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Mariners make mole hill a mountain, Mlose

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A sad, quiet loss, but one we saw try to slink away.

Detroit Tigers v Seattle Mariners Photo by Abbie Parr/Getty Images

This one could’ve been easy, and early on it was. With runs in both the 2nd and 3rd innings, Seattle had a 2-0 lead through five innings that felt far more luxurious. Guillermo Heredia had a brilliant day, with an RBI single in the second that Mitch Haniger matched an inning later. But the Mariners didn’t put the game away, and for what felt like the story of this entire week, Seattle was unable to adjust.

Both Mike Zunino and his counterpart James McCann played home plate umpire Tim Timmons like a fiddle, seemingly daring one another to see how many inches away they could extract a strike. Early on this favored Marco Gonzales, who wiggled his way out of a few jams like the slippery eel he has often been. I’ve been encouraged by Gonzales more than discouraged this year, but tonight was another night where a single moment slipped away from him. Unlike last Saturday, where José Iglesias took him deep for a homer, it was a mostly innocuous four-pitch walk with two outs in the top of the 6th to John Hicks. It would not remain innocuous.

A grounder up the middle from Mikie (how is that the actual spelling) Mahtook (somehow this looks normal by comparison) pushed Hicks to third and a legitimately shocking throwing error by Kyle Seager allowed Detroit to steal a run. What followed was, bar none, the high point of the game, as Ryan Cook entered. Though many of you are familiar with his context, it is this Ryan Cook:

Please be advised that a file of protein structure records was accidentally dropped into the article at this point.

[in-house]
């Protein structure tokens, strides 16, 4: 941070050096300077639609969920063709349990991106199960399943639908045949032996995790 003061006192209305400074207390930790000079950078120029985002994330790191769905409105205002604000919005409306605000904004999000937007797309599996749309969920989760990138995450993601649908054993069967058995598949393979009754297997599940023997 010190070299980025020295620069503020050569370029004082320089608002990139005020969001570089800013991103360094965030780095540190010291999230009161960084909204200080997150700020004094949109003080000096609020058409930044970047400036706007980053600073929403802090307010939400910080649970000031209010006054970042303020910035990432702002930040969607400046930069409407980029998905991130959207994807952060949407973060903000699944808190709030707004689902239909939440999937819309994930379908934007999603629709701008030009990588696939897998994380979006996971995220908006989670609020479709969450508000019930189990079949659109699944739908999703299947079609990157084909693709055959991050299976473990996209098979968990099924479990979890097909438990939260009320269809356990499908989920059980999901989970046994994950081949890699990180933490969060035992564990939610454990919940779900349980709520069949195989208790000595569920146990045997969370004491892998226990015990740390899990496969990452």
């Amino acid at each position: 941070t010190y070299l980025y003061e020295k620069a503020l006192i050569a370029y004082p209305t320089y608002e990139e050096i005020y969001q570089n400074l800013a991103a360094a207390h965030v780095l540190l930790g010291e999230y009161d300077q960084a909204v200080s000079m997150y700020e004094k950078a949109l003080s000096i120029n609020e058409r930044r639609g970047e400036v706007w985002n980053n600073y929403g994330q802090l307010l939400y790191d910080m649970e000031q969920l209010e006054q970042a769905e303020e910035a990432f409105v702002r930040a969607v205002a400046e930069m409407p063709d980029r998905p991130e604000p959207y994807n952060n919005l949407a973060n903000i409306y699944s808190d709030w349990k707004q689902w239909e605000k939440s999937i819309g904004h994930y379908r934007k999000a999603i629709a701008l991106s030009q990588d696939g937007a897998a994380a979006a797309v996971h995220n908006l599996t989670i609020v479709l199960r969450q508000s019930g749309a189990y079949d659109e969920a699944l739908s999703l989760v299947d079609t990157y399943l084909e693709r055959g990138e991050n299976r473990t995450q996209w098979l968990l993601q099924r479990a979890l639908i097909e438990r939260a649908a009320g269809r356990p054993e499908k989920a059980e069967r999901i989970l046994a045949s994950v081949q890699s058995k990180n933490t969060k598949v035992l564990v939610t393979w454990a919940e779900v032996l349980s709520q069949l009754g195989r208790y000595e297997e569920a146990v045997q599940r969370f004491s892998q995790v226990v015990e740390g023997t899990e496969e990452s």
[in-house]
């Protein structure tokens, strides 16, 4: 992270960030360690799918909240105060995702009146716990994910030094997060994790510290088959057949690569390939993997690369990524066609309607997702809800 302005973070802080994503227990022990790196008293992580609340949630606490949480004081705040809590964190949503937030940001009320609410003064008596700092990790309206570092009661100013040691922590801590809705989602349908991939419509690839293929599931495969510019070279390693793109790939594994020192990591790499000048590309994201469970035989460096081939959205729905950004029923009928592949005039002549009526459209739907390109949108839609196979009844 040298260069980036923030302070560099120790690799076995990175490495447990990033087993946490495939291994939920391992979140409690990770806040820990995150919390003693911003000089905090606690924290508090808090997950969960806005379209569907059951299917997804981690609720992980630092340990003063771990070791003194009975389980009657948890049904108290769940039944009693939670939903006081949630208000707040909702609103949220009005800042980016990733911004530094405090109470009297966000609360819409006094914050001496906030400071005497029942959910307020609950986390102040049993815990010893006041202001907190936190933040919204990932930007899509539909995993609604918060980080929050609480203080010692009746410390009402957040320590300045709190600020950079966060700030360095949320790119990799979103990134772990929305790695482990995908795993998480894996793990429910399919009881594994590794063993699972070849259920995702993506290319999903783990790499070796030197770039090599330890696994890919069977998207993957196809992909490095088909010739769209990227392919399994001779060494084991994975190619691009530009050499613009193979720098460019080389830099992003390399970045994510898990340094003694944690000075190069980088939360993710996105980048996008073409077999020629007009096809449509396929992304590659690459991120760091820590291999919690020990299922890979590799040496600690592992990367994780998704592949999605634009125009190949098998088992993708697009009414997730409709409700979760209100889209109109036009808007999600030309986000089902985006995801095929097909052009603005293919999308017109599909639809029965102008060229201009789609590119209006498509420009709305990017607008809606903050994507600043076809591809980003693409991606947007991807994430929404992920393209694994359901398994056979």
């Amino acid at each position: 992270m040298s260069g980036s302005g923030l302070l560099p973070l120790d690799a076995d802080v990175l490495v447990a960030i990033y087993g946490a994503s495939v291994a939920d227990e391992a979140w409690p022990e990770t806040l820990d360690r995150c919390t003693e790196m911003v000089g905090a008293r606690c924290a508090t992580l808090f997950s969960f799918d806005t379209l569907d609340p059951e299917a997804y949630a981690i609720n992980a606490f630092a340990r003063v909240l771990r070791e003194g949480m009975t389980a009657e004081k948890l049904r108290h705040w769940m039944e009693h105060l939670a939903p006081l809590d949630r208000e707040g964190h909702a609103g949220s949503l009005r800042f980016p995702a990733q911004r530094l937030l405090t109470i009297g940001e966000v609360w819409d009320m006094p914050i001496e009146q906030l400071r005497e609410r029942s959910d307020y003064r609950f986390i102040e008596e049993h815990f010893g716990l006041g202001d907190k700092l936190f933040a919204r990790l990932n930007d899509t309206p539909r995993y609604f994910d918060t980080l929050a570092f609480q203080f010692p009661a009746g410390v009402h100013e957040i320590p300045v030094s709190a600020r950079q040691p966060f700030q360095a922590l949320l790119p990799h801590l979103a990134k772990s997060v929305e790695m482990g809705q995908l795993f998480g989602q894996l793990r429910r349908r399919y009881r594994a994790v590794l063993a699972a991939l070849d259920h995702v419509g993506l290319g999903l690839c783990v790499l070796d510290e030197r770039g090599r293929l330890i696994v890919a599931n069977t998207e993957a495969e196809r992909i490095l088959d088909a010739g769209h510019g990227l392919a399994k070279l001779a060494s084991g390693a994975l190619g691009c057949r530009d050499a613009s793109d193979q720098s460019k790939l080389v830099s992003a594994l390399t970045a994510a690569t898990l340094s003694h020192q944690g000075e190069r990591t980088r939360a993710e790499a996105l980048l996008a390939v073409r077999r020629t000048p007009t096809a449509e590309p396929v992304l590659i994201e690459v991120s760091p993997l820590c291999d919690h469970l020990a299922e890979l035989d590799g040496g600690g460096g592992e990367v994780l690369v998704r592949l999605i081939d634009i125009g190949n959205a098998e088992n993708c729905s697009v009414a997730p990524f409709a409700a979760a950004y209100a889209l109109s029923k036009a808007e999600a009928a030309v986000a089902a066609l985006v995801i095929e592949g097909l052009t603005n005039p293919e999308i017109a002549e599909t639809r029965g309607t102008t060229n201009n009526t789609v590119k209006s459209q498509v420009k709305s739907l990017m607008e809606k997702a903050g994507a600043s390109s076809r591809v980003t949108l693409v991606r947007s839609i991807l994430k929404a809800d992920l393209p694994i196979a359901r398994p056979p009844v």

Cook, you may be forgiven for missing, signed with the Mariners all the way back in January of 2016, in the midst of Jerry Dipoto’s first offseason. He missed that season, and the following season, with a strained right lat that eventually lead to Tommy John surgery. Cook was an all-star back in 2012 with Oakland and has dominated Tacoma. Tonight he was equally brilliant.

But unlike Cook, the rest of the Mariners hadn’t spent most of this season in Tacoma or on the West Coast. Whether through confirmation bias or not, the team lost steam, and even against an inferior opponent like the Tigers, a few well-placed grounders can do you in. I emphasize the grounders because, of the nine hits Detroit accrued, there were just two doubles, neither of which came around to score. No, a flurry of singles undid Nick Vincent and Seattle in the snake-bitten 8th inning. Looking every bit as beaten down as their fans the Mariners failed to muster a comeback.

Tomorrow Nelson Cruz is likely to return, and Dee Gordon makes his debut at second base, and the transition period will be complete. A Mariners team with a different everyday 2B will try to sustain their hot start, a different way. Hopefully, with a different level of energy and offensive play than tonight.